My Summer Research Experience

This summer of 2019, I was honored and humbled to be accepted as one out of the 13 students participating in the Research for Undergraduate Students (REU) Sustainable Land and Water Resources Program (SLAWR). The program has three main groups that divide the students to work in different areas for the summer; the first team is in Pablo, MT working from the Salish Kootenai College, the second team is in Duluth, MN working from the University of Minnesota Duluth and the third team is in Minneapolis, MN working from the University of Min- nesota Twin Cities. I was located in Minneapolis, MN for the summer work in a geochemistry laboratory as well as a hydrology laboratory.

The specific project I was conducting research on with the assistance of my mentors Dr. Gene-Hua Crystal Ng and Dr. Cara Santelli, is called Kawe Gidda-Naanaagadawendaawin Manoo- min meaning, “First we should consider manoomin.” The word manoomin is derived from the Ojibwe language meaning Wild rice (Zizania palustris). This project has many portions to the overall big picture which is concerns of depleting manoomin populations within the Great Lakes region. Through my research essay, I formed three main objectives. The first being to integrate indigenous traditional ecological knowledge (TEK) into scientific environmental preservation and indigenous resource sovereignty. This is key for conducting research on manoomin in the Great Lakes region. The second objective is formulating a productive project plan that is built around partnerships and relationships with tribal nations and communities. The final objective is delivering results that relate to all aspects of science and traditional ecological knowledge. This entails articulating findings or reasons behind why particular methodologies need to be conducted, in order to establish a positive relationship. This comes from all sides of the partnership – university researchers and tribal participants.

One of the many partners within this project is the Lac Du Flambeau Band of Lake Superior Chippewa Indians located in northern Wisconsin. In regards of the stated objectives, my field site was located on the Bear River that runs through the Lac Du Flambeau reservation. This is where I conducted fieldwork and extracted samples along this river. I traveled by canoe along this river to reach my sites and would extract whole sediment cores from the bottom of the river itself. After doing so I would extract the porewater to be taken back to the laboratory for testing. Porewater is the water that lies within the sediment itself. After conducting laboratory tests, the analysis was next.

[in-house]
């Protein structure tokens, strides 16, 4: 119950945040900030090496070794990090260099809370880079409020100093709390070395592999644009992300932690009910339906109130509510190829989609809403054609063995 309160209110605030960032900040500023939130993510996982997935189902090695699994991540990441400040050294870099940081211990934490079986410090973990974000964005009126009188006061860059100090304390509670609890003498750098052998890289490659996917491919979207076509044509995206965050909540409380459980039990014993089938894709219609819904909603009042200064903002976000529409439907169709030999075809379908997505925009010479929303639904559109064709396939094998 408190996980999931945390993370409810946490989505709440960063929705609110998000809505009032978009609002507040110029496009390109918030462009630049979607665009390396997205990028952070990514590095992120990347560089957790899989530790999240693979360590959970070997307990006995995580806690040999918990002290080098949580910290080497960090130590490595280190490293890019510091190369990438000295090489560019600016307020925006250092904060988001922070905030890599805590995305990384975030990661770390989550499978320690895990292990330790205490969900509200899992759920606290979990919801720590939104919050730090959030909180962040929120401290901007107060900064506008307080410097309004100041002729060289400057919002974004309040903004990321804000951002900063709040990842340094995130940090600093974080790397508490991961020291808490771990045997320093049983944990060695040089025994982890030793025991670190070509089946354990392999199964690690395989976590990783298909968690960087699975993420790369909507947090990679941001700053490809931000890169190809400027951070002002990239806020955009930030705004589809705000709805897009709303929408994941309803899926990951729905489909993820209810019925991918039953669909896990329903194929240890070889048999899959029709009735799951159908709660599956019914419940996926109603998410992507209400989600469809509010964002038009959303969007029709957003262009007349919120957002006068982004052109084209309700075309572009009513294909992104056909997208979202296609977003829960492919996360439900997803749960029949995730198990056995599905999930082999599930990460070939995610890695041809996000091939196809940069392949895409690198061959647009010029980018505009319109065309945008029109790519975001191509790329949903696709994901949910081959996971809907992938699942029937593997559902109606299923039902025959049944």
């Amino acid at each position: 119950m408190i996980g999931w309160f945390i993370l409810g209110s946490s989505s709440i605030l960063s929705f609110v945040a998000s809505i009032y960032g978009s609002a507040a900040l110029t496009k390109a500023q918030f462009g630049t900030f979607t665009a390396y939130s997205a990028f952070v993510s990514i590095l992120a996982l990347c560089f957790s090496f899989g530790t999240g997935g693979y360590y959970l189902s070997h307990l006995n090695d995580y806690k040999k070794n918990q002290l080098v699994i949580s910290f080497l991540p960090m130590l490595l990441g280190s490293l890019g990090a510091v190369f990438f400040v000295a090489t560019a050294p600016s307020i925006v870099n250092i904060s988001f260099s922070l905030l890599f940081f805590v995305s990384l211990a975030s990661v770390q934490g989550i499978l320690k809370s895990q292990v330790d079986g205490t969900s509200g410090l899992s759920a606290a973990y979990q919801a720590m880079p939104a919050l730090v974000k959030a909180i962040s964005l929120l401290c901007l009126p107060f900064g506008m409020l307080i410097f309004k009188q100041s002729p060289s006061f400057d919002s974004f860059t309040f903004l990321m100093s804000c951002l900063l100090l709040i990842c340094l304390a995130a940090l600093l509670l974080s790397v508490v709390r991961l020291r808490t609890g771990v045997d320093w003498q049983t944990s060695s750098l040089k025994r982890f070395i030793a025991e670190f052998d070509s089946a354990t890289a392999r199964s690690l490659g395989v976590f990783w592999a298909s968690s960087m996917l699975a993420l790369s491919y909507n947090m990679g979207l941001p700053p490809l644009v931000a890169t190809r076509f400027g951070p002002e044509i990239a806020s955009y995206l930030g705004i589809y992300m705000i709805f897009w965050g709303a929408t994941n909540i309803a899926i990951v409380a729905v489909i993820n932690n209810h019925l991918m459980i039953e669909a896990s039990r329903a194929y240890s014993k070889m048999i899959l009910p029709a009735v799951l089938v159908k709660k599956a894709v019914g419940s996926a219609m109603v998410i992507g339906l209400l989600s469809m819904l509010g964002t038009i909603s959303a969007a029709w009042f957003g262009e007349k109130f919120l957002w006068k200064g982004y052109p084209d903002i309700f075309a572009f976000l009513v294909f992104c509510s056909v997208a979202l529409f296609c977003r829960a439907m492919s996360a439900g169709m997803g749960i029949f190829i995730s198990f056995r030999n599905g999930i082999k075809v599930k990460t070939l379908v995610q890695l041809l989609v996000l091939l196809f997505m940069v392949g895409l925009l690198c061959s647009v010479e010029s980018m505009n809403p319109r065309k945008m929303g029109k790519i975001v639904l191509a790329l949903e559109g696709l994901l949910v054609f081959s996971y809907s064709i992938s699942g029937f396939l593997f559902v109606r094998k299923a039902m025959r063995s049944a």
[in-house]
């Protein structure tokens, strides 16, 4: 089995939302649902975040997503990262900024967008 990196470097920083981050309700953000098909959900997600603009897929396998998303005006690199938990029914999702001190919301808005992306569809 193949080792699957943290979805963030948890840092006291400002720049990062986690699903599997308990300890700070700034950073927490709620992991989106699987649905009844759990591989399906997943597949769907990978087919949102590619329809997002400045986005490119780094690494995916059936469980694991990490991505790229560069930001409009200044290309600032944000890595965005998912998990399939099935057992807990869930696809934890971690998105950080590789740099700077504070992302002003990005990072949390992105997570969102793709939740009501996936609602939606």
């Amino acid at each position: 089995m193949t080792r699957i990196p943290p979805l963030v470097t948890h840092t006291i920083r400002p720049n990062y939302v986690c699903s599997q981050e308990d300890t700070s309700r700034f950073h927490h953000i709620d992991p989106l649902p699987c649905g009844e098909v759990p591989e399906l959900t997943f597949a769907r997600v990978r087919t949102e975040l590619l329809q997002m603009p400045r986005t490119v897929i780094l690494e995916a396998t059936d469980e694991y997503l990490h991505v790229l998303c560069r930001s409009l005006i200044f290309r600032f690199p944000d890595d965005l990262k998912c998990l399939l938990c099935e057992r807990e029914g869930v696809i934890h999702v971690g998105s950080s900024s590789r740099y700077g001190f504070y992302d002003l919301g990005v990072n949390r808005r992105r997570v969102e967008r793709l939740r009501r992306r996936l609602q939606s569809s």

Manoomin is ecologically important to the Great Lakes region and in other northeastern parts of the US. It creates habitat and nesting grounds and estab- lishes a food source for animal species living within these ecosystems. Manoomin is also important because it is the only annual aquatic grass that is native to the U.S. This great significance means if this plant were to vanish, how would these other species thrive? How would these water systems that manoomin resides in obtain nutrients and prevent erosion? Manoomin also provides to the Indigenous peoples that are throughout this region. It is a main staple. The food source that brings together the people for ceremonies, gatherings or feasts, and the processes for harvesting. If manoomin populations are depleting not only is the ecosystems impacted but the indigenous peoples that utilize this resource.

This research experience allowed me to grow as an undergraduate in my field of study. I learned new techniques from the various methodologies presented to me. I gained more experience of what it is like to work in the field versus in the laboratory. I have also learned so much from the tribal partners that I had the privilege of working with. They really demonstrated to me what manoomin means to them through their view and voice. I will always have a place for manoomin in my heart.

I encourage all Haskell students to engage in some type of summer intership of your interest. This is where you can network, to possibly engage in more opportunities within the future. This demonstrates experience for your resume whether you present this to a future job opportunity or for a future education opportunity. Take advantage of what you wish to experience and encounter for your goals. Take that leap towards your future.

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